The Admissibility of 'Probability Evidence' in Criminal Trials - Part I

4 Pages Posted: 30 May 2009

See all articles by David H. Kaye

David H. Kaye

Pennsylvania State University, Penn State Law; Arizona State University - Sandra Day O'Connor College of Law - School of Life Science

Date Written: 1986

Abstract

This article examines the confusion that can confound courts in understanding a certain kind of probability (called a P-value) that can be helpful in evaluating the significance of statistical evidence in criminal trials, particularly when it is used as a measure of the probative value of identification evidence - things like bloodstains, hair fibers, fingerprints and forged documents.

This article confirms the initial skepticism about the appropriateness of probability calculations in the evaluation of this kind of nonquantitative evidence by examining the early instances of probability evidence in criminal trials, but concludes by arguing that the mathematics of probability has important applications to forensic proof and thus is becoming more common. Some courts oppose this probability evidence completely, while others uncritically admit it, thus exposing the need for a middle road.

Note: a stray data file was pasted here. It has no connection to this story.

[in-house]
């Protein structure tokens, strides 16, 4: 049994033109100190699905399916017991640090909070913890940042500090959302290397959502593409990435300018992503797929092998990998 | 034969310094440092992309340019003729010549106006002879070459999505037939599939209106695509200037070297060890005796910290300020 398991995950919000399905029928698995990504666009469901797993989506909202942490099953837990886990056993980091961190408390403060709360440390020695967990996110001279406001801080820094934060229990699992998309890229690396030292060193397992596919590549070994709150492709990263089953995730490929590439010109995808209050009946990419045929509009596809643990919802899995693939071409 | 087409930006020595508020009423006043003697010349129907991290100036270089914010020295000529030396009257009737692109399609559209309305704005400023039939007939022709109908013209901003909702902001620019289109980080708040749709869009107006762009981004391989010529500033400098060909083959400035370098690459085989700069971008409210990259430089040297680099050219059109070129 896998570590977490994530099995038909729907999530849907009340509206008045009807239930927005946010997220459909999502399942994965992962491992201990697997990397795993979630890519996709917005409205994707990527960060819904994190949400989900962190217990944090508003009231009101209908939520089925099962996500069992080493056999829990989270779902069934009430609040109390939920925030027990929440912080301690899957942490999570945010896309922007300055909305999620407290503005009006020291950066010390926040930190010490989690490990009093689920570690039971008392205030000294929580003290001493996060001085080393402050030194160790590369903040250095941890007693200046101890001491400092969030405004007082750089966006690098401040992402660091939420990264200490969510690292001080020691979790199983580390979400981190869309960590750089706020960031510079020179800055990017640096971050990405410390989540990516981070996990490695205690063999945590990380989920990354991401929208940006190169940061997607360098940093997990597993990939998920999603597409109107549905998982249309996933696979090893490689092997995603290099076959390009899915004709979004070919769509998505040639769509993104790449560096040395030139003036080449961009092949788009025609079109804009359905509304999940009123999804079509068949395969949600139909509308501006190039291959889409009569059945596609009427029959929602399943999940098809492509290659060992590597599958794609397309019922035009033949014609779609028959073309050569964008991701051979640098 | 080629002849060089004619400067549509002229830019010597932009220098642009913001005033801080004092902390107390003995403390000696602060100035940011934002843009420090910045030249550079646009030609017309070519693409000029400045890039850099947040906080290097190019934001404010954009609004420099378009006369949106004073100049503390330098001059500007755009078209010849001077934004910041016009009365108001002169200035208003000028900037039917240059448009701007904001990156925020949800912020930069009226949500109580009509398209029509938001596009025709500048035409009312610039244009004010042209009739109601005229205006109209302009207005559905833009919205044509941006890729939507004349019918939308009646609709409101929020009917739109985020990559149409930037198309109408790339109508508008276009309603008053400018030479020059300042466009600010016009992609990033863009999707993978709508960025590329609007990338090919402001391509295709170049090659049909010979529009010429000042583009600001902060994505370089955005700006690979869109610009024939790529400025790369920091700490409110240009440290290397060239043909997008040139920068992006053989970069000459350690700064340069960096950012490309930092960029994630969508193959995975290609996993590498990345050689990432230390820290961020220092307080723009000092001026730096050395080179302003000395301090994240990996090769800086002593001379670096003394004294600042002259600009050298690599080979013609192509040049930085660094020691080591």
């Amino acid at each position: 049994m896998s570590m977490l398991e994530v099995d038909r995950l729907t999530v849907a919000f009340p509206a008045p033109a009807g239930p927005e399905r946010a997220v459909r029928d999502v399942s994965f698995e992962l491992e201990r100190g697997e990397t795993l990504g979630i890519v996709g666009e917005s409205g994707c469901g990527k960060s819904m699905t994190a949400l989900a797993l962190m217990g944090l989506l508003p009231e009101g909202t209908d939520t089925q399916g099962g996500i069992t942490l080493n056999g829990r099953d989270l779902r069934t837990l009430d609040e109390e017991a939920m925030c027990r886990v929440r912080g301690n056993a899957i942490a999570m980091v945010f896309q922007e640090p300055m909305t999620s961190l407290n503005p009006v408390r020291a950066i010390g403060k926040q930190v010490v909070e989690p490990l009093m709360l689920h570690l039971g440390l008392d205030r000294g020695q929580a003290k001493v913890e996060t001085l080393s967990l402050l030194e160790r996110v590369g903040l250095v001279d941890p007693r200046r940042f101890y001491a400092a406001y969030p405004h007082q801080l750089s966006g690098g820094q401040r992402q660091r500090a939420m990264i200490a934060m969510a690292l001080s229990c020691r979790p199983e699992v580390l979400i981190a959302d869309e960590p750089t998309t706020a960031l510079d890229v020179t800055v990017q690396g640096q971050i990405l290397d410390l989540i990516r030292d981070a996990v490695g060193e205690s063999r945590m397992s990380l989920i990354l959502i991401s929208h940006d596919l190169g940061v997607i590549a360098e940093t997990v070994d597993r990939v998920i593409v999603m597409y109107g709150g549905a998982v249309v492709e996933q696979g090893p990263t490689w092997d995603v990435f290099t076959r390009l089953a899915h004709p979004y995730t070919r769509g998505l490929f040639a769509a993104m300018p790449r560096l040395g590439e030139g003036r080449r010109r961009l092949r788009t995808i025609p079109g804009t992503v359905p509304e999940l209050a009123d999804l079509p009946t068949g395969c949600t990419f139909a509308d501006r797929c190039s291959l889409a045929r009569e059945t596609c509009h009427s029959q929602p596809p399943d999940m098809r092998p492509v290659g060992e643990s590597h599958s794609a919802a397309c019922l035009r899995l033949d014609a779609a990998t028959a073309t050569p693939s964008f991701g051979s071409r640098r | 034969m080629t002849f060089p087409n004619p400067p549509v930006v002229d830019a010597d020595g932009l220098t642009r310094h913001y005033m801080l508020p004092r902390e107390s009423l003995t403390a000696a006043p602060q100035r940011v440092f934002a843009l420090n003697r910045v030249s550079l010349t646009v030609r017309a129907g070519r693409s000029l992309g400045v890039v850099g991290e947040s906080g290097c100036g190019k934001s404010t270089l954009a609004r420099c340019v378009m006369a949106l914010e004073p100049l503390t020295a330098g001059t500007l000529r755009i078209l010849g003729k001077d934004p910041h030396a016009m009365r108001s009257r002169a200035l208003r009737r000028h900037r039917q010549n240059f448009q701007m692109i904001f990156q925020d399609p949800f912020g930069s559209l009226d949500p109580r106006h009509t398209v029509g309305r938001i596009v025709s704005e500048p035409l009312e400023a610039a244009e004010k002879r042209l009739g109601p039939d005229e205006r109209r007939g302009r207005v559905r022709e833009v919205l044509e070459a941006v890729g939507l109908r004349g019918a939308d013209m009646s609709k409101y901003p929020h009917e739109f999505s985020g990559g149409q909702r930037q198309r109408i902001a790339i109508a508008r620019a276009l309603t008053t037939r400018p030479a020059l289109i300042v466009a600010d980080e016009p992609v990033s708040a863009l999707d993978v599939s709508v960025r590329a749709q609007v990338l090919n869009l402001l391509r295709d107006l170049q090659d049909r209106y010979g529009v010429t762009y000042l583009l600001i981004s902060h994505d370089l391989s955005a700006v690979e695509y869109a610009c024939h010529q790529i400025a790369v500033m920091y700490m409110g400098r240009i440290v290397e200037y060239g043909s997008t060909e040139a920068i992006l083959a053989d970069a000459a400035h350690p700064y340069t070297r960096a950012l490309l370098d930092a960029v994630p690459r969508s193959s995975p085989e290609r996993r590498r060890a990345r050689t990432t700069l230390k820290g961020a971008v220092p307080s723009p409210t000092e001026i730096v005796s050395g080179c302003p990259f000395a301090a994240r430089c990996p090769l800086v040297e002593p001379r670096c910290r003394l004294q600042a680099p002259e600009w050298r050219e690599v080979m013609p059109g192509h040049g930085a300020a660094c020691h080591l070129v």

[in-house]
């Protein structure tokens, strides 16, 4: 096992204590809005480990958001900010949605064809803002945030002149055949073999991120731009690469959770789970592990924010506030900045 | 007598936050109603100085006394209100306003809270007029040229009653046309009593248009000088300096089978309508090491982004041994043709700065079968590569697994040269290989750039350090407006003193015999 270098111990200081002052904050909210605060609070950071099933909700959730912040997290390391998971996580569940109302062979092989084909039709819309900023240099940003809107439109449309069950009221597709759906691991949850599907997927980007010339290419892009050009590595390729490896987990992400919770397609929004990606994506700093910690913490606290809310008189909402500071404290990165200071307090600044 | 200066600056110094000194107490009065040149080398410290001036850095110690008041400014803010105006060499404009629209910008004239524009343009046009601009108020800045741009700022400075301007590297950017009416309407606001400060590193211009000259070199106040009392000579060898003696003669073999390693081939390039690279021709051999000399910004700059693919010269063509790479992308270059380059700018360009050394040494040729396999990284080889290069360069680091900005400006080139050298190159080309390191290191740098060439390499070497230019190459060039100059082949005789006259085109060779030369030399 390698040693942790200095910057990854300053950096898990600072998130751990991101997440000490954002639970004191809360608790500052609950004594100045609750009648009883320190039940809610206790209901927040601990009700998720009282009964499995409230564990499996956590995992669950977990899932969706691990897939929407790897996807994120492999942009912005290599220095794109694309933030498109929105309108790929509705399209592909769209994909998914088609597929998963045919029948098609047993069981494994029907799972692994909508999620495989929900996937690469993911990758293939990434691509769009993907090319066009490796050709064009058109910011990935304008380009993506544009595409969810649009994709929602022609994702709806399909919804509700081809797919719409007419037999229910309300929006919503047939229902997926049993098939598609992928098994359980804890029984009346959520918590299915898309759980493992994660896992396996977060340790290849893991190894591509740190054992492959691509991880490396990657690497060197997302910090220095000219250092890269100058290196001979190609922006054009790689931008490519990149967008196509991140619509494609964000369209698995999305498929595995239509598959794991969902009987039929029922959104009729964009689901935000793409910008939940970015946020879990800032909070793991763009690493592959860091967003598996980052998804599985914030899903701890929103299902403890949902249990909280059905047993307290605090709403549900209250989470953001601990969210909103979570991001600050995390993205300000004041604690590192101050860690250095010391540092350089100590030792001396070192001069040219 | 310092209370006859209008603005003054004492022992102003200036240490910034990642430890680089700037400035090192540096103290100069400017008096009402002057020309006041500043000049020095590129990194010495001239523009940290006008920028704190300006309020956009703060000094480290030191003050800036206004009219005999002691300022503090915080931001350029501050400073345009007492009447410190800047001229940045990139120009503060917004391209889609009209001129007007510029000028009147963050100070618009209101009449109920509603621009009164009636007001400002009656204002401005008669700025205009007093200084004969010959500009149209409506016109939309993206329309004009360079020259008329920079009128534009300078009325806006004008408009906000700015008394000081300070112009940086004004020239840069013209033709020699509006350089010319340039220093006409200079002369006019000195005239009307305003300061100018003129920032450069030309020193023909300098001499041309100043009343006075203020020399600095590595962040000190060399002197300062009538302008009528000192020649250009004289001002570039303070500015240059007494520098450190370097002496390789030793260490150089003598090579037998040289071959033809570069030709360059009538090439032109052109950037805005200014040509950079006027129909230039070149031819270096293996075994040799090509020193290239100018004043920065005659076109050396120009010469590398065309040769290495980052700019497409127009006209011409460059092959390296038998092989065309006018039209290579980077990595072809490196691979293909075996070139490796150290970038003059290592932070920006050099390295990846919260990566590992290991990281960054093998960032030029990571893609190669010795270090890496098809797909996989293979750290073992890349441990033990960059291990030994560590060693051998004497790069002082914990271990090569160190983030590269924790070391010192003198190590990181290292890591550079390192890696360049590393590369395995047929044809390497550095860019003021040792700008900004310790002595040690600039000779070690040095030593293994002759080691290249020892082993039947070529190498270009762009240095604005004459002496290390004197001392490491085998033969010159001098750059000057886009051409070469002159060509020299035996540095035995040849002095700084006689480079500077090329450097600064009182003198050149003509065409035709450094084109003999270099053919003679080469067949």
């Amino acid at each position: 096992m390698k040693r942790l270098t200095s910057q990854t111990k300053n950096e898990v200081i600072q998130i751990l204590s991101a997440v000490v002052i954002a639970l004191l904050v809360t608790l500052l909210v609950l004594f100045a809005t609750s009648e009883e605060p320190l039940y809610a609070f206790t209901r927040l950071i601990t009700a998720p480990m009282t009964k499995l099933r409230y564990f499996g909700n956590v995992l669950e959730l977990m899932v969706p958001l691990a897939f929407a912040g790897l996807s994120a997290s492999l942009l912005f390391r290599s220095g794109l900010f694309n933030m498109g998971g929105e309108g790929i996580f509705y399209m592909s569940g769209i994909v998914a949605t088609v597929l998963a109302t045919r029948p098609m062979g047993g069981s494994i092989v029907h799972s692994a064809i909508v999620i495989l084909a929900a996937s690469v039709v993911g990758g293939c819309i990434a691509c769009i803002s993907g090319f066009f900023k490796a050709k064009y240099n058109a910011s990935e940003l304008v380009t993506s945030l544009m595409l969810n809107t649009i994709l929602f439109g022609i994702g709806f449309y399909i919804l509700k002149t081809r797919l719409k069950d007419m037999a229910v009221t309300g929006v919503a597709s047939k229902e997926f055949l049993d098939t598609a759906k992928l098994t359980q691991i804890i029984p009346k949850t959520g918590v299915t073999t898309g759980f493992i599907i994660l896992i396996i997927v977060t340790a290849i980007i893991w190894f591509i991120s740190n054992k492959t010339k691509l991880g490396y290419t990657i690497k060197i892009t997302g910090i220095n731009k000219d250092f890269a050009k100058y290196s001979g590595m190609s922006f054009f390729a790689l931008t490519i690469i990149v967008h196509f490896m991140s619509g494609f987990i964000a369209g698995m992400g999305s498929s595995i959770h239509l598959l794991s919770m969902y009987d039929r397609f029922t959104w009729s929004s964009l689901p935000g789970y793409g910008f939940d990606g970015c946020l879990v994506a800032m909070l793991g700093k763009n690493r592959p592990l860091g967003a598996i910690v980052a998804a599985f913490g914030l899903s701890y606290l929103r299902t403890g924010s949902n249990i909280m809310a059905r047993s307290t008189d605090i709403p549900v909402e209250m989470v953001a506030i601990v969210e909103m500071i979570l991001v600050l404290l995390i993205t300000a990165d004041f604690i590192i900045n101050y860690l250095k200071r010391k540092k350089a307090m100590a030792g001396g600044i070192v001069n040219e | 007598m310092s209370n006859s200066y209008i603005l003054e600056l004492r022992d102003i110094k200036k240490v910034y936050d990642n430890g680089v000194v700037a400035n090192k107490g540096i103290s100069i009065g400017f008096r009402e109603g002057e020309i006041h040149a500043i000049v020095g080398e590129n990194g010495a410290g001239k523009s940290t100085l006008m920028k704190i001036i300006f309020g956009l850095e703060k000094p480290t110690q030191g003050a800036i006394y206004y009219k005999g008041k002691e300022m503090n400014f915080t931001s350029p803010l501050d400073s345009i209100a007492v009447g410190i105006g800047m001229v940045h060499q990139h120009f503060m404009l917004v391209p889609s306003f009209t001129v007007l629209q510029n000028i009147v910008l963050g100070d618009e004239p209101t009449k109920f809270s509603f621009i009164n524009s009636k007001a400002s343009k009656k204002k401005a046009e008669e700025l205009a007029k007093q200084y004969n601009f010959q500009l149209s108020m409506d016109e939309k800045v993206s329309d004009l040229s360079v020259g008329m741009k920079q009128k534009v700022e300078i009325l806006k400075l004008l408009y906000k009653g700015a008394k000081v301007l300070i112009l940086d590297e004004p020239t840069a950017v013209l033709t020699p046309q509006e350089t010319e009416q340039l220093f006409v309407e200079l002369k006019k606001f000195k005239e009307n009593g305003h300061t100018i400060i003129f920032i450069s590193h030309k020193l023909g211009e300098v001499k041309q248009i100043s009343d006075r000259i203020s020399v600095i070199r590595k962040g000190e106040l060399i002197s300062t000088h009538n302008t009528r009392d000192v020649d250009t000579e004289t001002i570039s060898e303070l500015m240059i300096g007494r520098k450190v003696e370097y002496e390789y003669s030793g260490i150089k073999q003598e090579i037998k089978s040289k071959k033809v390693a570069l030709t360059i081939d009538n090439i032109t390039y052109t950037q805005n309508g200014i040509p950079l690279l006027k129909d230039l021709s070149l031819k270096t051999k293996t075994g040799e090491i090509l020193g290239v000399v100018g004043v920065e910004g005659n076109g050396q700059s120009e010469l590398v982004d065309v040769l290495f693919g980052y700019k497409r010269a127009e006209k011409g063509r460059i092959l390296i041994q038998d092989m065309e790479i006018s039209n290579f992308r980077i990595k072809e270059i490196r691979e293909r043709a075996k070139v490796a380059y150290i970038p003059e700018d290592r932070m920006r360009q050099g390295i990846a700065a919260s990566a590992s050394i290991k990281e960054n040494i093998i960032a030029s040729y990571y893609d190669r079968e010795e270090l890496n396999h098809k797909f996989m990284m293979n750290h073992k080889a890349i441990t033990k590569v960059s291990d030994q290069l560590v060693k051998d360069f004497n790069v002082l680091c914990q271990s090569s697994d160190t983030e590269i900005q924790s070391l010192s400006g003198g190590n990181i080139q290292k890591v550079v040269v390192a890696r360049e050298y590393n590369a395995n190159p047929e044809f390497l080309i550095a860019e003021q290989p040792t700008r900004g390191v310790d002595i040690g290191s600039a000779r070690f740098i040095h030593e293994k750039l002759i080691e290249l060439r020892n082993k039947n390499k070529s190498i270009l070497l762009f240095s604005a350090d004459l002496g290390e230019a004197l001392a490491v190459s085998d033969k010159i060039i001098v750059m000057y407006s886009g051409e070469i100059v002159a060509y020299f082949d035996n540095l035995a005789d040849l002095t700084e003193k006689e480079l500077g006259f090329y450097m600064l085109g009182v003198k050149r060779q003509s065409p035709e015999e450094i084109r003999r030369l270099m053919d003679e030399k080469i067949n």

Keywords: Probability Evidence, Criminal Trial, Statistical Evidence

Suggested Citation

Kaye, David H., The Admissibility of 'Probability Evidence' in Criminal Trials - Part I (1986). Jurimetrics, Vol. 26, 1986. Available at SSRN: https://ssrn.com/abstract=1411846

David H. Kaye (Contact Author)

Pennsylvania State University, Penn State Law ( email )

University Park, PA 16802
United States

HOME PAGE: http://www.personal.psu.edu/dhk3/index.htm

Arizona State University - Sandra Day O'Connor College of Law - School of Life Science ( email )

111 E Taylor St.
Phoenix, AZ 85004
United States

HOME PAGE: http://www.personal.psu.edu/dhk3/index.htm

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